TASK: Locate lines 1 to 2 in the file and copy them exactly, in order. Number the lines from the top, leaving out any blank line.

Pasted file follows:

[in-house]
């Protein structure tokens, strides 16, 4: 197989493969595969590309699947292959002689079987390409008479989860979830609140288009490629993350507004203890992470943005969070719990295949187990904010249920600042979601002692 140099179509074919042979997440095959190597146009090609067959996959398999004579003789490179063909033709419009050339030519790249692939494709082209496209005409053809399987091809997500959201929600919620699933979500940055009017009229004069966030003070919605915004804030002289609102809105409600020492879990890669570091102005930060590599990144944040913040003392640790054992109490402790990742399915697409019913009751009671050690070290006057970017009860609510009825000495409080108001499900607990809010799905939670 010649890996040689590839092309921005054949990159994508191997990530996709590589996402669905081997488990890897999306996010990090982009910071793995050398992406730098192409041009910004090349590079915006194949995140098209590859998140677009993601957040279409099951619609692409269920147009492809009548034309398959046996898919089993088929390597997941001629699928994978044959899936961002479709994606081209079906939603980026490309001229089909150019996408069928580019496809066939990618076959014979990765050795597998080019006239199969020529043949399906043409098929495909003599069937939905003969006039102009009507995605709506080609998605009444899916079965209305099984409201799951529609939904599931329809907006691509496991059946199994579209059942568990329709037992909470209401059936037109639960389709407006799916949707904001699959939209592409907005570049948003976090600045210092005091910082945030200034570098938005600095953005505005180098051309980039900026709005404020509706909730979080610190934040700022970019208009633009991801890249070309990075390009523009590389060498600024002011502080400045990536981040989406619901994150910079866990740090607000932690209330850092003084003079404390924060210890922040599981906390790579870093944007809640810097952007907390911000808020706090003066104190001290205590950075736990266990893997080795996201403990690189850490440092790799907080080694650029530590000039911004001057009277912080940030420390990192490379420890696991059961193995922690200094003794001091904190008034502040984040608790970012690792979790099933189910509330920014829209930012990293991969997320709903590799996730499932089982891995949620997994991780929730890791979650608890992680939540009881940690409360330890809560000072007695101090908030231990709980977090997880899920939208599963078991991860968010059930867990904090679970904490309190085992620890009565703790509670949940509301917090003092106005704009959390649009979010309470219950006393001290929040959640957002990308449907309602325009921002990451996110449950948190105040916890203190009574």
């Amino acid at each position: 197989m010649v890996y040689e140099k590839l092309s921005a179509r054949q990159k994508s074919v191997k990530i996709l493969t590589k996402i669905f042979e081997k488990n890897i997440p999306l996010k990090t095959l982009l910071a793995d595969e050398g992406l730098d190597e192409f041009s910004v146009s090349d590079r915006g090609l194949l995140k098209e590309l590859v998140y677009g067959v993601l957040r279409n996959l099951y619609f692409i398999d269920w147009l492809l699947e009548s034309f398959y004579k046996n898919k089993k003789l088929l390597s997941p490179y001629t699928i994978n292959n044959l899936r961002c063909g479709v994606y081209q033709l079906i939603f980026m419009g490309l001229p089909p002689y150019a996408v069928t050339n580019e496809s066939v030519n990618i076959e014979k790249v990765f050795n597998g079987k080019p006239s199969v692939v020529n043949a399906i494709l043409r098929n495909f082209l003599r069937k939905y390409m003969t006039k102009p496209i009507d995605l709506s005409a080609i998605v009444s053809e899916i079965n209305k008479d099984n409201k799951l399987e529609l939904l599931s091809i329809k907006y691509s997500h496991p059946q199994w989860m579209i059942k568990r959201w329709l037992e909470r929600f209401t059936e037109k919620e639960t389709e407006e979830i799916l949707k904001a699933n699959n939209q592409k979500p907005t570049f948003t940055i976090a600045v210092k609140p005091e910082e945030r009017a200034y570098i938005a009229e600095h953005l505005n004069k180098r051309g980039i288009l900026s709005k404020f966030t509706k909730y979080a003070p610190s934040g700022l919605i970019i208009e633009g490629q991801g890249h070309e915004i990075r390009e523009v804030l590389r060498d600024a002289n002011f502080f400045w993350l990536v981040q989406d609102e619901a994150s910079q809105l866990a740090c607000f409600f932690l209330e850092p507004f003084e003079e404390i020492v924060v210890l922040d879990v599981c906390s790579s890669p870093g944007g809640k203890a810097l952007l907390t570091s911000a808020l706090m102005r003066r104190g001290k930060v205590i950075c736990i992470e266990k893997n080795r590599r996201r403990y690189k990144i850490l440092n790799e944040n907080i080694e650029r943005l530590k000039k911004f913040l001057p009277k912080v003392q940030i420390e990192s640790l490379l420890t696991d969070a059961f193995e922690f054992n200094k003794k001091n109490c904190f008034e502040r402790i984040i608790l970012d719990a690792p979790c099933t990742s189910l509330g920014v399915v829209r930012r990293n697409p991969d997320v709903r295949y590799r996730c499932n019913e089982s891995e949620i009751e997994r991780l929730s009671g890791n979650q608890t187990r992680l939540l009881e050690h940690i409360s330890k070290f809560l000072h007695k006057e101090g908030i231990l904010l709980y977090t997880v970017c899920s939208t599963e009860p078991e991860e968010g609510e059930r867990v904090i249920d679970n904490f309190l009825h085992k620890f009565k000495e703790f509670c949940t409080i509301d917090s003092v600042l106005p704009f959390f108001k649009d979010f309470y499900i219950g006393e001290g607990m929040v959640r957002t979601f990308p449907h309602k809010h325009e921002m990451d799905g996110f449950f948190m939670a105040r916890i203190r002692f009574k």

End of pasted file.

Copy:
[in-house]
């Protein structure tokens, strides 16, 4: 197989493969595969590309699947292959002689079987390409008479989860979830609140288009490629993350507004203890992470943005969070719990295949187990904010249920600042979601002692 140099179509074919042979997440095959190597146009090609067959996959398999004579003789490179063909033709419009050339030519790249692939494709082209496209005409053809399987091809997500959201929600919620699933979500940055009017009229004069966030003070919605915004804030002289609102809105409600020492879990890669570091102005930060590599990144944040913040003392640790054992109490402790990742399915697409019913009751009671050690070290006057970017009860609510009825000495409080108001499900607990809010799905939670 010649890996040689590839092309921005054949990159994508191997990530996709590589996402669905081997488990890897999306996010990090982009910071793995050398992406730098192409041009910004090349590079915006194949995140098209590859998140677009993601957040279409099951619609692409269920147009492809009548034309398959046996898919089993088929390597997941001629699928994978044959899936961002479709994606081209079906939603980026490309001229089909150019996408069928580019496809066939990618076959014979990765050795597998080019006239199969020529043949399906043409098929495909003599069937939905003969006039102009009507995605709506080609998605009444899916079965209305099984409201799951529609939904599931329809907006691509496991059946199994579209059942568990329709037992909470209401059936037109639960389709407006799916949707904001699959939209592409907005570049948003976090600045210092005091910082945030200034570098938005600095953005505005180098051309980039900026709005404020509706909730979080610190934040700022970019208009633009991801890249070309990075390009523009590389060498600024002011502080400045990536981040989406619901994150910079866990740090607000932690209330850092003084003079404390924060210890922040599981906390790579870093944007809640810097952007907390911000808020706090003066104190001290205590950075736990266990893997080795996201403990690189850490440092790799907080080694650029530590000039911004001057009277912080940030420390990192490379420890696991059961193995922690200094003794001091904190008034502040984040608790970012690792979790099933189910509330920014829209930012990293991969997320709903590799996730499932089982891995949620997994991780929730890791979650608890992680939540009881940690409360330890809560000072007695101090908030231990709980977090997880899920939208599963078991991860968010059930867990904090679970904490309190085992620890009565703790509670949940509301917090003092106005704009959390649009979010309470219950006393001290929040959640957002990308449907309602325009921002990451996110449950948190105040916890203190009574």